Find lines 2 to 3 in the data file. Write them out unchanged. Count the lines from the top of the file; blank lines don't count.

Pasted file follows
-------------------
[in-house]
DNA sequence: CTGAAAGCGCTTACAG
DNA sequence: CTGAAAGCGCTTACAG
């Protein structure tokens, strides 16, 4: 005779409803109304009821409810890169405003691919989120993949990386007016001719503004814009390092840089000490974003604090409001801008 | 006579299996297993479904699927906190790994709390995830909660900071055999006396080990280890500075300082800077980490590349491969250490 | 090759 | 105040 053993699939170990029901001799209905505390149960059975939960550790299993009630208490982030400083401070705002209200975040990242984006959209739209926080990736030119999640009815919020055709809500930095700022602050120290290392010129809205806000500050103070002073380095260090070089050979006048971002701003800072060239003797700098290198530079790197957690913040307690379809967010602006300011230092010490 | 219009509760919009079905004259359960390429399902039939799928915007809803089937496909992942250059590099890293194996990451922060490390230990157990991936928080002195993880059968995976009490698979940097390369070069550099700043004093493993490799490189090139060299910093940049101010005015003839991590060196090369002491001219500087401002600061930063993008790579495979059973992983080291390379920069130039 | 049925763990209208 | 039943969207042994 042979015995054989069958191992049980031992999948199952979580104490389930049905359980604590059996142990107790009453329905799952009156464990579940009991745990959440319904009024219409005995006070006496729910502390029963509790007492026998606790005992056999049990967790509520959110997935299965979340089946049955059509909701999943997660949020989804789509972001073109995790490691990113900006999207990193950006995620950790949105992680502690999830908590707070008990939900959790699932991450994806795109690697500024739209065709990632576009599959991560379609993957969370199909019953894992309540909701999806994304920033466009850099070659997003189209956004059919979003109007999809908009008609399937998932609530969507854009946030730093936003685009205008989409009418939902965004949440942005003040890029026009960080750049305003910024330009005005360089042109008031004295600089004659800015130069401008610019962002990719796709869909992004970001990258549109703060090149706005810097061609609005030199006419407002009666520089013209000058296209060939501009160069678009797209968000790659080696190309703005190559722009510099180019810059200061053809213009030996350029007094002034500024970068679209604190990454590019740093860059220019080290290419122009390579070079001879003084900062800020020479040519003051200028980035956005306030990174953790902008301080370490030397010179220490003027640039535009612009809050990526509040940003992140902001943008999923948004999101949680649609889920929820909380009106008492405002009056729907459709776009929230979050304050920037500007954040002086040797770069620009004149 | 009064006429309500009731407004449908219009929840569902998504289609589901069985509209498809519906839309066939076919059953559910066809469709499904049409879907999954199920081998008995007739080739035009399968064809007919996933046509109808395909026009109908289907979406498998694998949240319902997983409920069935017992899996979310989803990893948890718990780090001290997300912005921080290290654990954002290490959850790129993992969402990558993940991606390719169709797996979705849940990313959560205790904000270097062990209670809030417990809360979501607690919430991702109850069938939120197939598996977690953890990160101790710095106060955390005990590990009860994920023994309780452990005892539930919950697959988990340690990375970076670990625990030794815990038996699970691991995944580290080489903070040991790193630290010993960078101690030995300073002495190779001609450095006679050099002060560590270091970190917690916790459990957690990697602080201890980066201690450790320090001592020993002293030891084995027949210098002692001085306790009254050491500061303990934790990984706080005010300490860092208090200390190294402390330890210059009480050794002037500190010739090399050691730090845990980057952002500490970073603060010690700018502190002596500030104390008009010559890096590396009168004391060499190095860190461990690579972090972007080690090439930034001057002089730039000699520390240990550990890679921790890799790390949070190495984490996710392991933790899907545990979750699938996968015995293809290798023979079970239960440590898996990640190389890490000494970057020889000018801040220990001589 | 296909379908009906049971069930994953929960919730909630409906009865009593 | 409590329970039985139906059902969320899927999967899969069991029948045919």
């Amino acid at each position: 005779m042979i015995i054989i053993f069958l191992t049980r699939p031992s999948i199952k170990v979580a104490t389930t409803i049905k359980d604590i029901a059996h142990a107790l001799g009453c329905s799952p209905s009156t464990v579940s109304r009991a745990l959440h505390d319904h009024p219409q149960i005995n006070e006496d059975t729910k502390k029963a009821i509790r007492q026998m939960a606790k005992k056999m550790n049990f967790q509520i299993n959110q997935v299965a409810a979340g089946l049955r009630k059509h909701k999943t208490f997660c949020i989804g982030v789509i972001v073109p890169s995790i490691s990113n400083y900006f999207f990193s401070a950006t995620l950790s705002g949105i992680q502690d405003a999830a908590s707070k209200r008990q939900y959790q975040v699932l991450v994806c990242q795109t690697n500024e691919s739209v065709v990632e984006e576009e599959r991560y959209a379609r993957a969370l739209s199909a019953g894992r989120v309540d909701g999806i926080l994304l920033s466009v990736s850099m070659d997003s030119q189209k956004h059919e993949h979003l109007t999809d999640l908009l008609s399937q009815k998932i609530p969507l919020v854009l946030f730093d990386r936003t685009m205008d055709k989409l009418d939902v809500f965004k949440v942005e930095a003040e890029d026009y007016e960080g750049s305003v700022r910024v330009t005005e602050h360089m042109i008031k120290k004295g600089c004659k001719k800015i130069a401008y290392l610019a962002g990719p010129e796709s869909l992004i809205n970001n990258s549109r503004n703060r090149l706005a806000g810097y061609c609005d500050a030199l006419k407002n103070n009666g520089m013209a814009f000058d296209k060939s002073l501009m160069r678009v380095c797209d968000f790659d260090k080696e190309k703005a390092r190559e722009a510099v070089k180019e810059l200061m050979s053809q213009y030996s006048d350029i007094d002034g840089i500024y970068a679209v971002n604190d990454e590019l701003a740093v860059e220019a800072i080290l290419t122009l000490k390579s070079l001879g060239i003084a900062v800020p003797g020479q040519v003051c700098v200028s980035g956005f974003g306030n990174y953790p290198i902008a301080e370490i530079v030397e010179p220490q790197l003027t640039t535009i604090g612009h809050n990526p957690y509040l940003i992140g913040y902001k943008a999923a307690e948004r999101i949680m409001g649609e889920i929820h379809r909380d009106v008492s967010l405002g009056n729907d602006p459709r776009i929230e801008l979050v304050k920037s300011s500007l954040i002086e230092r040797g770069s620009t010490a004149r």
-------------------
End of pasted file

DNA sequence: CTGAAAGCGCTTACAG
DNA sequence: CTGAAAGCGCTTACAG